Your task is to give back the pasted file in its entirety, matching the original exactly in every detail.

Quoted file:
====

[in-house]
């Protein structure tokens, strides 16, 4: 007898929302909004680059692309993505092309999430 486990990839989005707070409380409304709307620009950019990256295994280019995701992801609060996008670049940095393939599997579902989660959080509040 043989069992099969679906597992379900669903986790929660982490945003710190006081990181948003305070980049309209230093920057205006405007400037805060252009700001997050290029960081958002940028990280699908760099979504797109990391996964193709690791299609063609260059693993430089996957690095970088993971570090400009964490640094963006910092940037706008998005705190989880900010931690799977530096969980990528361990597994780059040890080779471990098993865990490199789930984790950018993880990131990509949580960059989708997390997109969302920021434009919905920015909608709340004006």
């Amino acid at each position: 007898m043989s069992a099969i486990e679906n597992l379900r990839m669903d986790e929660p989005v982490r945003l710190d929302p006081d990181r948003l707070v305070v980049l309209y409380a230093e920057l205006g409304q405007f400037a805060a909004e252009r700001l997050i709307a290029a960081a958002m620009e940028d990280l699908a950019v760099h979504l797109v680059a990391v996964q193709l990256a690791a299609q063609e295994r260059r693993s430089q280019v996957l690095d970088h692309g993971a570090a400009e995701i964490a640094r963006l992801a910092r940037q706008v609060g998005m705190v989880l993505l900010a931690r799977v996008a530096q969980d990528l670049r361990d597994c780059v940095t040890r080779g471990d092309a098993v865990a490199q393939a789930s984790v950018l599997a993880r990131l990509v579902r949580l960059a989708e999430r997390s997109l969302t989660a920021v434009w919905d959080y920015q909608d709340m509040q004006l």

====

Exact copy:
[in-house]
């Protein structure tokens, strides 16, 4: 007898929302909004680059692309993505092309999430 486990990839989005707070409380409304709307620009950019990256295994280019995701992801609060996008670049940095393939599997579902989660959080509040 043989069992099969679906597992379900669903986790929660982490945003710190006081990181948003305070980049309209230093920057205006405007400037805060252009700001997050290029960081958002940028990280699908760099979504797109990391996964193709690791299609063609260059693993430089996957690095970088993971570090400009964490640094963006910092940037706008998005705190989880900010931690799977530096969980990528361990597994780059040890080779471990098993865990490199789930984790950018993880990131990509949580960059989708997390997109969302920021434009919905920015909608709340004006």
């Amino acid at each position: 007898m043989s069992a099969i486990e679906n597992l379900r990839m669903d986790e929660p989005v982490r945003l710190d929302p006081d990181r948003l707070v305070v980049l309209y409380a230093e920057l205006g409304q405007f400037a805060a909004e252009r700001l997050i709307a290029a960081a958002m620009e940028d990280l699908a950019v760099h979504l797109v680059a990391v996964q193709l990256a690791a299609q063609e295994r260059r693993s430089q280019v996957l690095d970088h692309g993971a570090a400009e995701i964490a640094r963006l992801a910092r940037q706008v609060g998005m705190v989880l993505l900010a931690r799977v996008a530096q969980d990528l670049r361990d597994c780059v940095t040890r080779g471990d092309a098993v865990a490199q393939a789930s984790v950018l599997a993880r990131l990509v579902r949580l960059a989708e999430r997390s997109l969302t989660a920021v434009w919905d959080y920015q909608d709340m509040q004006l």